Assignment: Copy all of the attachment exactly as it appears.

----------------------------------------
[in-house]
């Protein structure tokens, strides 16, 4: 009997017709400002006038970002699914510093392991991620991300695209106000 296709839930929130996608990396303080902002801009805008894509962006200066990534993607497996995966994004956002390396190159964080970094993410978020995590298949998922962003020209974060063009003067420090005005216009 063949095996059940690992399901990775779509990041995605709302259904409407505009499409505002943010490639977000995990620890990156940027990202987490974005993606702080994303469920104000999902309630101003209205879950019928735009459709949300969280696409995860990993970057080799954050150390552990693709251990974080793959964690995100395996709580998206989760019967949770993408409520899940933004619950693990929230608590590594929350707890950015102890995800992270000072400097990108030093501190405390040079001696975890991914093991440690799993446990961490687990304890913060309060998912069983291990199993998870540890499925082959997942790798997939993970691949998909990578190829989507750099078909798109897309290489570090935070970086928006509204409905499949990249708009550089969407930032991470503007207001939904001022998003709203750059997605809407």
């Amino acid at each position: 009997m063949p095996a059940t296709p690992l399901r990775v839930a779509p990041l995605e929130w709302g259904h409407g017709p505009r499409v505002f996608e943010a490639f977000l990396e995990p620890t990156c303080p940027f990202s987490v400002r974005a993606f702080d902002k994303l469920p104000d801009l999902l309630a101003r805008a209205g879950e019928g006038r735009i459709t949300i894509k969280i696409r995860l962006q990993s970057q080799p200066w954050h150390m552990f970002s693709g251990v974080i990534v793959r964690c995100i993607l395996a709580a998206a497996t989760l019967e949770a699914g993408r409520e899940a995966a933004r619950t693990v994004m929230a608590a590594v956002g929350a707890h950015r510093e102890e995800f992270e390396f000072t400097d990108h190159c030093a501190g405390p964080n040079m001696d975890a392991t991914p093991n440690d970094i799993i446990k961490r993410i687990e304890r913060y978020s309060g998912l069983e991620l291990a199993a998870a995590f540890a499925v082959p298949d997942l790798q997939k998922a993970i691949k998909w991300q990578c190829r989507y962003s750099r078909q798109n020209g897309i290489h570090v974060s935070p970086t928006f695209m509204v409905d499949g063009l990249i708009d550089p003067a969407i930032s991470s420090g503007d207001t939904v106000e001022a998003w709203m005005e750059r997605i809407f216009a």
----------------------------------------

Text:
[in-house]
């Protein structure tokens, strides 16, 4: 009997017709400002006038970002699914510093392991991620991300695209106000 296709839930929130996608990396303080902002801009805008894509962006200066990534993607497996995966994004956002390396190159964080970094993410978020995590298949998922962003020209974060063009003067420090005005216009 063949095996059940690992399901990775779509990041995605709302259904409407505009499409505002943010490639977000995990620890990156940027990202987490974005993606702080994303469920104000999902309630101003209205879950019928735009459709949300969280696409995860990993970057080799954050150390552990693709251990974080793959964690995100395996709580998206989760019967949770993408409520899940933004619950693990929230608590590594929350707890950015102890995800992270000072400097990108030093501190405390040079001696975890991914093991440690799993446990961490687990304890913060309060998912069983291990199993998870540890499925082959997942790798997939993970691949998909990578190829989507750099078909798109897309290489570090935070970086928006509204409905499949990249708009550089969407930032991470503007207001939904001022998003709203750059997605809407």
């Amino acid at each position: 009997m063949p095996a059940t296709p690992l399901r990775v839930a779509p990041l995605e929130w709302g259904h409407g017709p505009r499409v505002f996608e943010a490639f977000l990396e995990p620890t990156c303080p940027f990202s987490v400002r974005a993606f702080d902002k994303l469920p104000d801009l999902l309630a101003r805008a209205g879950e019928g006038r735009i459709t949300i894509k969280i696409r995860l962006q990993s970057q080799p200066w954050h150390m552990f970002s693709g251990v974080i990534v793959r964690c995100i993607l395996a709580a998206a497996t989760l019967e949770a699914g993408r409520e899940a995966a933004r619950t693990v994004m929230a608590a590594v956002g929350a707890h950015r510093e102890e995800f992270e390396f000072t400097d990108h190159c030093a501190g405390p964080n040079m001696d975890a392991t991914p093991n440690d970094i799993i446990k961490r993410i687990e304890r913060y978020s309060g998912l069983e991620l291990a199993a998870a995590f540890a499925v082959p298949d997942l790798q997939k998922a993970i691949k998909w991300q990578c190829r989507y962003s750099r078909q798109n020209g897309i290489h570090v974060s935070p970086t928006f695209m509204v409905d499949g063009l990249i708009d550089p003067a969407i930032s991470s420090g503007d207001t939904v106000e001022a998003w709203m005005e750059r997605i809407f216009a």